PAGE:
RAMALLAH, West Bank (Reuters) - Popular uprisings have transformed the Middle East and North Africa in the past year, unseating four veteran autocrats and capturing the imagination of a generation of youths. But the protests have left Palestinians - long at the centre of the Arab world’s main political conflict - unmoved.
Dejected by lingering political divisions and exhausted by decades of mostly fruitless rebellion against Israel, they appear to have lost their appetite to take their fight for change up another level.
“There’s no revolution here because the government is less oppressive than in Egypt or Syria, and anyway it’s Israel that deserves our anger,” said Mahmoud Bisher, 20, a student from the West Bank city of Hebron.
“But we’re divided and there’s no coordination. This only serves the occupation’s interests,” he sighed, referring to the schism between the Fatah-dominated Palestine Liberation Organisation (PLO) in the West Bank and the Islamist group Hamas in Gaza.
Small protests waged weekly in some of the villages pressed up against Israeli settlements and a separation barrier in the West Bank are among the few outlets for popular frustration, attracting a regular group of dedicated demonstrators.
In Nabi Saleh, Fridays usually see a couple of dozen activists and children surge towards Israeli military positions waving banners and hurling stones, only to be quickly scattered by the advancing soldiers’ rubber bullets and tear gas.
“Resistance has been part of our strategy for more than 40 years,” village activist Faraj Tamimi said, flinching as a tear gas canister sailed low, crashing and hissing near his feet. A companion’s deft kick sent it back towards the Israelis to a roar of cheers from his friends.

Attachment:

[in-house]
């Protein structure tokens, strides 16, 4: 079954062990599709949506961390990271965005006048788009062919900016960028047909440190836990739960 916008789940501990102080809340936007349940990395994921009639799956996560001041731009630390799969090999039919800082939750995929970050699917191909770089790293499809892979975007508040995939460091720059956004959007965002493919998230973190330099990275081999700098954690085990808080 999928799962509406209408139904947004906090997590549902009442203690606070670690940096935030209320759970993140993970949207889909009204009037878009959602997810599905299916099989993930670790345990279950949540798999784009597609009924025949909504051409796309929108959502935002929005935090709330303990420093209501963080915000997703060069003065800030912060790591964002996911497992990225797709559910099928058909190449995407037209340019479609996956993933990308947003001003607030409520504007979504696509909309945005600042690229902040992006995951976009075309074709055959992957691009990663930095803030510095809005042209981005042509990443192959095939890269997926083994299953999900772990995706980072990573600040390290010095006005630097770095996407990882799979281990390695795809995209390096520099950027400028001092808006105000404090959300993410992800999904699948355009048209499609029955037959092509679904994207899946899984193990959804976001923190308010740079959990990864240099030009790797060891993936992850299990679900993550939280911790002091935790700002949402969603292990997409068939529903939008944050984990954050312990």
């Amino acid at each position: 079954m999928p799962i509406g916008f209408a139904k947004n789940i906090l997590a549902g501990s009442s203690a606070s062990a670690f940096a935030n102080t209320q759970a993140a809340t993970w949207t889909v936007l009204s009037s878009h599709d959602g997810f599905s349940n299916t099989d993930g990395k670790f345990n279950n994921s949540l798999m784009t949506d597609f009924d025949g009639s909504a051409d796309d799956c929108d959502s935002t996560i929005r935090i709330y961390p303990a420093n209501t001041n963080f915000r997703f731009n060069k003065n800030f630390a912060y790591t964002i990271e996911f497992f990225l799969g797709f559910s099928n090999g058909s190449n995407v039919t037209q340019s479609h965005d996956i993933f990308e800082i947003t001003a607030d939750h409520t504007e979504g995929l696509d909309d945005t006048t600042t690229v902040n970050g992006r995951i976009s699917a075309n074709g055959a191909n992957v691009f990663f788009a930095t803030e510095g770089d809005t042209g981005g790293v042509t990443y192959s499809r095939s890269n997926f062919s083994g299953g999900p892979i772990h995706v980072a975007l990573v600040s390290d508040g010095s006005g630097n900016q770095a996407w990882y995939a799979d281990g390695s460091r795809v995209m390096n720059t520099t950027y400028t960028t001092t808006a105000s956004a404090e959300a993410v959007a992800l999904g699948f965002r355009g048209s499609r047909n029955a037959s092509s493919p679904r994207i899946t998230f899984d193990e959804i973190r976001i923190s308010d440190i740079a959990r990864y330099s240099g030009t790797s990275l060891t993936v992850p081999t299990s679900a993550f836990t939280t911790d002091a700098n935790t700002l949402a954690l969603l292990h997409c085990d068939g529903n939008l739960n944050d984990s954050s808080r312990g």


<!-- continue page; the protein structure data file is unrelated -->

“But after such a long time being suppressed by the Israelis, we get tired of confrontation all the time. The leaders could support us more and we hope protests like these become wider and will have more popular support,” he added.
There is no sign of that happening, however, even though the last Intifadas, or uprisings, remain fresh in people’s memories.
The first Intifada in the 1980s resulted in the Oslo interim peace accords, but that was seen by many Palestinians as an appallingly bad deal. The second Intifada resulted in the deaths of hundreds of Israelis and thousands of Palestinians between 2000-2005, and prompted Israel to erect a barrier in the West Bank.
A call to rise up again, issued last month by Fatah strongman Marwan Bargouthi - who is serving five life terms in an Israeli prison for murders he committed during the last Intifada - has pointedly failed to galvanize many Palestinians.
“They (the Intifadas) had limited political impact, and that’s why people haven’t repeated them,” said Rami Khoury of the American University of Beirut.
“The Palestinian leadership is directionless and as the occupation continues, civil society and independent groups have failed to provide much intellectual guidance to the people.”
Officially-sanctioned rallies for the “Global March to Jerusalem” last month attracted only modest numbers in the West Bank - after hours of Palestinian stone-throwing and Israeli firing of rubber bullets, life quickly returned to normal.